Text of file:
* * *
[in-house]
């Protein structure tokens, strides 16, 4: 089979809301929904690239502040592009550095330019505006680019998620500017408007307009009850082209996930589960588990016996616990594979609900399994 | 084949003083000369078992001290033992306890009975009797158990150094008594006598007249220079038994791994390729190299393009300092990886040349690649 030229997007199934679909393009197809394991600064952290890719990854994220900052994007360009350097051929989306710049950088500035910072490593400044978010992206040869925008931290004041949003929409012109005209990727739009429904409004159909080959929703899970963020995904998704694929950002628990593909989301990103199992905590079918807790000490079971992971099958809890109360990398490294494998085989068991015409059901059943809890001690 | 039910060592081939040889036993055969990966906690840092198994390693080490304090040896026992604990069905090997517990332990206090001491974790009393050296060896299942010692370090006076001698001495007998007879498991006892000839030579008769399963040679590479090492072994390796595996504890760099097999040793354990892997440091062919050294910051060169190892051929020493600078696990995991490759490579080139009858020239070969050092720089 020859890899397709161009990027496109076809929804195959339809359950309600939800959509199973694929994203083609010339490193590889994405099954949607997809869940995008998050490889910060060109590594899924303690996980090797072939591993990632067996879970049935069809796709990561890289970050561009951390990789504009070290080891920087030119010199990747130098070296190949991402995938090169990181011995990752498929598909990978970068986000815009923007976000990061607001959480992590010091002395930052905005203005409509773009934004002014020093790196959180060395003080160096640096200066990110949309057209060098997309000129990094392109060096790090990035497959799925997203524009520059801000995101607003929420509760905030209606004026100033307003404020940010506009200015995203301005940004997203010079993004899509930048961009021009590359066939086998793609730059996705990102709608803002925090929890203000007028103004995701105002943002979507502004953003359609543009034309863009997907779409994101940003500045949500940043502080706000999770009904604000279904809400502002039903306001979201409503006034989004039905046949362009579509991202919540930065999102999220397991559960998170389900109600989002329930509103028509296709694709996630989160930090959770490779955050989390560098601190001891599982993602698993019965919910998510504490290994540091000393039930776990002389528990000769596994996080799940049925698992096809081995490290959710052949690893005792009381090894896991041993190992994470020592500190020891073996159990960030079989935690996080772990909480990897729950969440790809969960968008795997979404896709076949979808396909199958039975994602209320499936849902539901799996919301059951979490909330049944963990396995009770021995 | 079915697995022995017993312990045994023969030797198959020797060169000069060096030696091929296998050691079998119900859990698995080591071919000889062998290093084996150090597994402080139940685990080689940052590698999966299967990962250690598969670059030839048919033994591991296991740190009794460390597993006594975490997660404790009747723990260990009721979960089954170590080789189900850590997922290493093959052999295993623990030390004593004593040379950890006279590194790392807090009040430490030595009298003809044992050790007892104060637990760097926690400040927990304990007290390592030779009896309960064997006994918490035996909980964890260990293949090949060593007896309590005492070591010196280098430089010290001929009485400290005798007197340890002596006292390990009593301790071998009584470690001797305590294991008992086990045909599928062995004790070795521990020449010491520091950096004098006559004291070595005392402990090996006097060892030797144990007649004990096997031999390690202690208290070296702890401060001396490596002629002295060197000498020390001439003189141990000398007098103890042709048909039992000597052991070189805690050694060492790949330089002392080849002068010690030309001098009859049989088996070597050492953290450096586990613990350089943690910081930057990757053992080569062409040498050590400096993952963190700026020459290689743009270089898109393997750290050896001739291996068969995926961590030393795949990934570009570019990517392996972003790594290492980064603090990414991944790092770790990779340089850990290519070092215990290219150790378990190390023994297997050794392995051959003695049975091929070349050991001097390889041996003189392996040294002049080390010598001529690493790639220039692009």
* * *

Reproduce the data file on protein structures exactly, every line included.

[in-house]
């Protein structure tokens, strides 16, 4: 089979809301929904690239502040592009550095330019505006680019998620500017408007307009009850082209996930589960588990016996616990594979609900399994 | 084949003083000369078992001290033992306890009975009797158990150094008594006598007249220079038994791994390729190299393009300092990886040349690649 030229997007199934679909393009197809394991600064952290890719990854994220900052994007360009350097051929989306710049950088500035910072490593400044978010992206040869925008931290004041949003929409012109005209990727739009429904409004159909080959929703899970963020995904998704694929950002628990593909989301990103199992905590079918807790000490079971992971099958809890109360990398490294494998085989068991015409059901059943809890001690 | 039910060592081939040889036993055969990966906690840092198994390693080490304090040896026992604990069905090997517990332990206090001491974790009393050296060896299942010692370090006076001698001495007998007879498991006892000839030579008769399963040679590479090492072994390796595996504890760099097999040793354990892997440091062919050294910051060169190892051929020493600078696990995991490759490579080139009858020239070969050092720089 020859890899397709161009990027496109076809929804195959339809359950309600939800959509199973694929994203083609010339490193590889994405099954949607997809869940995008998050490889910060060109590594899924303690996980090797072939591993990632067996879970049935069809796709990561890289970050561009951390990789504009070290080891920087030119010199990747130098070296190949991402995938090169990181011995990752498929598909990978970068986000815009923007976000990061607001959480992590010091002395930052905005203005409509773009934004002014020093790196959180060395003080160096640096200066990110949309057209060098997309000129990094392109060096790090990035497959799925997203524009520059801000995101607003929420509760905030209606004026100033307003404020940010506009200015995203301005940004997203010079993004899509930048961009021009590359066939086998793609730059996705990102709608803002925090929890203000007028103004995701105002943002979507502004953003359609543009034309863009997907779409994101940003500045949500940043502080706000999770009904604000279904809400502002039903306001979201409503006034989004039905046949362009579509991202919540930065999102999220397991559960998170389900109600989002329930509103028509296709694709996630989160930090959770490779955050989390560098601190001891599982993602698993019965919910998510504490290994540091000393039930776990002389528990000769596994996080799940049925698992096809081995490290959710052949690893005792009381090894896991041993190992994470020592500190020891073996159990960030079989935690996080772990909480990897729950969440790809969960968008795997979404896709076949979808396909199958039975994602209320499936849902539901799996919301059951979490909330049944963990396995009770021995 | 079915697995022995017993312990045994023969030797198959020797060169000069060096030696091929296998050691079998119900859990698995080591071919000889062998290093084996150090597994402080139940685990080689940052590698999966299967990962250690598969670059030839048919033994591991296991740190009794460390597993006594975490997660404790009747723990260990009721979960089954170590080789189900850590997922290493093959052999295993623990030390004593004593040379950890006279590194790392807090009040430490030595009298003809044992050790007892104060637990760097926690400040927990304990007290390592030779009896309960064997006994918490035996909980964890260990293949090949060593007896309590005492070591010196280098430089010290001929009485400290005798007197340890002596006292390990009593301790071998009584470690001797305590294991008992086990045909599928062995004790070795521990020449010491520091950096004098006559004291070595005392402990090996006097060892030797144990007649004990096997031999390690202690208290070296702890401060001396490596002629002295060197000498020390001439003189141990000398007098103890042709048909039992000597052991070189805690050694060492790949330089002392080849002068010690030309001098009859049989088996070597050492953290450096586990613990350089943690910081930057990757053992080569062409040498050590400096993952963190700026020459290689743009270089898109393997750290050896001739291996068969995926961590030393795949990934570009570019990517392996972003790594290492980064603090990414991944790092770790990779340089850990290519070092215990290219150790378990190390023994297997050794392995051959003695049975091929070349050991001097390889041996003189392996040294002049080390010598001529690493790639220039692009």